Lorraine McGrath: Network keeps vulnerable off the streets

Sleeping rough is a dangerous choice. Picture: iStockphoto/Getty
Sleeping rough is a dangerous choice. Picture: iStockphoto/Getty
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Probably all of us have felt insecure at some time in our lives; perhaps even a victim of circumstance once an old certainty has been suddenly stripped away, such as a relationship or a job.

Thank goodness that, for the very large majority of us, circumstance and uncertainty do not gang up to the extent that they force us out of our home.

But not everyone is so fortunate. Most of the general public might equate homelessness with rough sleeping, but of course that is only part of the picture. Add, for instance, short-term, insecure tenancies or having to sleep on a friend’s sofa.

We are a homelessness charity and it’s our 50th anniversary this month. At Simon Community Scotland, our focus was, for many years, in Glasgow, but we have since extended our provision into North Lanarkshire and North Ayrshire.

Our way of working is to get alongside someone who is homeless, or at risk of becoming homeless, and help find practical solutions that are tailored to their individual needs.

We often do that by working closely with other organisations, and we will be using a birthday event later this month to thank them publicly.

We launched our 50th anniversary with an event on 1 September with one of our many partners – The Bike Station, the bicycle recycling workshop. A group of women have been attending The Bike Station in Glasgow and building their own bikes from scratch. When completed they can use them to travel the city and get to job interviews.

But it’s not just about building a bike, it’s about building self-confidence, making new friends and learning a skill.

Another project we’re launching is Nightstop Glasgow. It’s aimed at young people who are on the brink of homelessness. Maybe because of a family argument.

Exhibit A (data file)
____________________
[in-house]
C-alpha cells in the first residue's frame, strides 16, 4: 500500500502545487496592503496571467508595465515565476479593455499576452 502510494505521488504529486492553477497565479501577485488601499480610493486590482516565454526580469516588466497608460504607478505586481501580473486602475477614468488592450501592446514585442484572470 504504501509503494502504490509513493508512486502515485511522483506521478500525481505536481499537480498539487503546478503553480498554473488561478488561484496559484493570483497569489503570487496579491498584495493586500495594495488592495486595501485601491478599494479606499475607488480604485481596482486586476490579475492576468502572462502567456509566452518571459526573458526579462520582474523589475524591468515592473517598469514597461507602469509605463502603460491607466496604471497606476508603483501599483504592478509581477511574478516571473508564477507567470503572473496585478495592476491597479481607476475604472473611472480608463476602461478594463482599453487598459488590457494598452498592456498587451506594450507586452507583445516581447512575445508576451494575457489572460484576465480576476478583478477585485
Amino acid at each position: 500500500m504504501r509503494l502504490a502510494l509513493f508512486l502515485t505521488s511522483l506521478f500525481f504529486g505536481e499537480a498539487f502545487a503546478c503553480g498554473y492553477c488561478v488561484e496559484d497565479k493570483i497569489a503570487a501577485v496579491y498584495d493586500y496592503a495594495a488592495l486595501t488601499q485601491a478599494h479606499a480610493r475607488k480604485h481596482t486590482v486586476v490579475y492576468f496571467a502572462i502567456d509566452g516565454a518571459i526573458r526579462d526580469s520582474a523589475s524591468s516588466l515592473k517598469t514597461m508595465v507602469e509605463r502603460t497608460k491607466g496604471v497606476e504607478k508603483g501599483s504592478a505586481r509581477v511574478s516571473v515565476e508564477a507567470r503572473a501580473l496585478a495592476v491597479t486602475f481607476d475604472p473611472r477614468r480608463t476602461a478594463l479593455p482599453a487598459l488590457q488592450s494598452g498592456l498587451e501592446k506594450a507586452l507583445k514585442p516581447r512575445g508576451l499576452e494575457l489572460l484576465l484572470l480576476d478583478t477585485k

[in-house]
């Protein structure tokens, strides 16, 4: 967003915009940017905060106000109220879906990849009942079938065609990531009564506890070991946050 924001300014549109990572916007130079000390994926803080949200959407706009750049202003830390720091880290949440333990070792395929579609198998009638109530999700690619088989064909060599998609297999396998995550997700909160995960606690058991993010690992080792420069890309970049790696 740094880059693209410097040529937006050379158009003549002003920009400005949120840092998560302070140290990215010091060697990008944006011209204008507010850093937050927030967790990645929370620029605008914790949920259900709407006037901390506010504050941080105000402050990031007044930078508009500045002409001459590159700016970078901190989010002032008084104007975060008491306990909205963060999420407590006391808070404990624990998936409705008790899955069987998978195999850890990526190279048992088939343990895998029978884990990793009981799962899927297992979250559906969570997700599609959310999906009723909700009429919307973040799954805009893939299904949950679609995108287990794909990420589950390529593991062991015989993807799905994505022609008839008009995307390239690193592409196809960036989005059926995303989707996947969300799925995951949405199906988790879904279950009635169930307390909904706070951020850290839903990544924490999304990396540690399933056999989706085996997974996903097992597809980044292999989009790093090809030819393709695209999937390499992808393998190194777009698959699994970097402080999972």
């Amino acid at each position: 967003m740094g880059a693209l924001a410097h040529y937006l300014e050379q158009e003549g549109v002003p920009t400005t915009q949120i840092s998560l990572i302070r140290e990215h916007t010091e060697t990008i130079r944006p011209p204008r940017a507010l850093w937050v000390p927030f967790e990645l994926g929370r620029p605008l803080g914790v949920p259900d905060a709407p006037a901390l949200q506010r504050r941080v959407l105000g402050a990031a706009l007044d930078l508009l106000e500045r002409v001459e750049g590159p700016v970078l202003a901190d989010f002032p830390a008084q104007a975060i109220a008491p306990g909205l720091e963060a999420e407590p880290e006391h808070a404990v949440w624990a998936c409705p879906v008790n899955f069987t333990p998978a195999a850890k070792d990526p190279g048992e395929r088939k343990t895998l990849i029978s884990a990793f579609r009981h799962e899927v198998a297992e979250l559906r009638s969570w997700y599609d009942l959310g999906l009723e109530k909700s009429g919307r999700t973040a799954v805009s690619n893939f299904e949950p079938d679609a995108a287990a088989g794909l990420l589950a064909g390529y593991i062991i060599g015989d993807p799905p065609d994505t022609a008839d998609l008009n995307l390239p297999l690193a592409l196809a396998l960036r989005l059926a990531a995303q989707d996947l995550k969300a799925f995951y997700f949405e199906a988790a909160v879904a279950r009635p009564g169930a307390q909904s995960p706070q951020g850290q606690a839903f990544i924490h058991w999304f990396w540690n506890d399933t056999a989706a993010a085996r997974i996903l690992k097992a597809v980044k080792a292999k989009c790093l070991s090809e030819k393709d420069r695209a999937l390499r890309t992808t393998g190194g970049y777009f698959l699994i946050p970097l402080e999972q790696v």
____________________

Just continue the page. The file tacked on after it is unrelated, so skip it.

There is compelling evidence that the decision to sleep rough or pitch up at an adult hostel is a very tough one to make, while the decision to sleep rough or pitch up for a second night is relatively much easier.

So, we are creating a network of spare rooms – in people’s houses throughout Glasgow and provided by volunteers (who will be properly supported, trained and vetted) – as safe sanctuaries.

If our outreach team – working the streets – is able to identify a young person at risk of homelessness, or we are alerted by another agency, we will move quickly to have them accommodated in a person’s home (for up to three nights).

And then we try to move heaven and earth to find a solution that diverts them from what might have seemed to be an inevitability.

We estimate that, over the next three years, we will have provided 120 young people with this welcoming, homely and safe option.

And the stakes are extremely high: over half of all rough sleepers first slept on the streets before they were 21 and homeless people are nine times more likely to commit suicide. People who are long-term rough sleeping have a life expectancy of 47. Rough sleepers are 13 times more likely than the general public to experience violence, 47 times more likely to be the victim of theft and three times more likely to have been a victim of a road traffic accident. One in ten rough sleepers are estimated to have been victims of sexual violence within the previous 12 months.

We have three organisations to thank – in particular – for helping make this “nightstop” project a reality: the Big Lottery Fund and the Rangers Charity Foundation (both for funding) and fellow charity, Depaul, which already operates similar such “nightstops” elsewhere throughout the UK.

We deliver around 170,000 hours of support every year and engage with up to 3,000 people at risk of, or experiencing, homelessness. In Glasgow alone, our street team see around 150 people every month, with up to 40 new cases each month.

Which is why we are hoping this 50th anniversary will result in a surge in volunteers – including former service users, who are often best able to provide the necessary sympathetic ear.

And just as the story of each and every homeless person in Scotland will be different, so everyone in Scotland can be part of the solution.

Lorraine McGrath is chief executive of Simon Community Scotland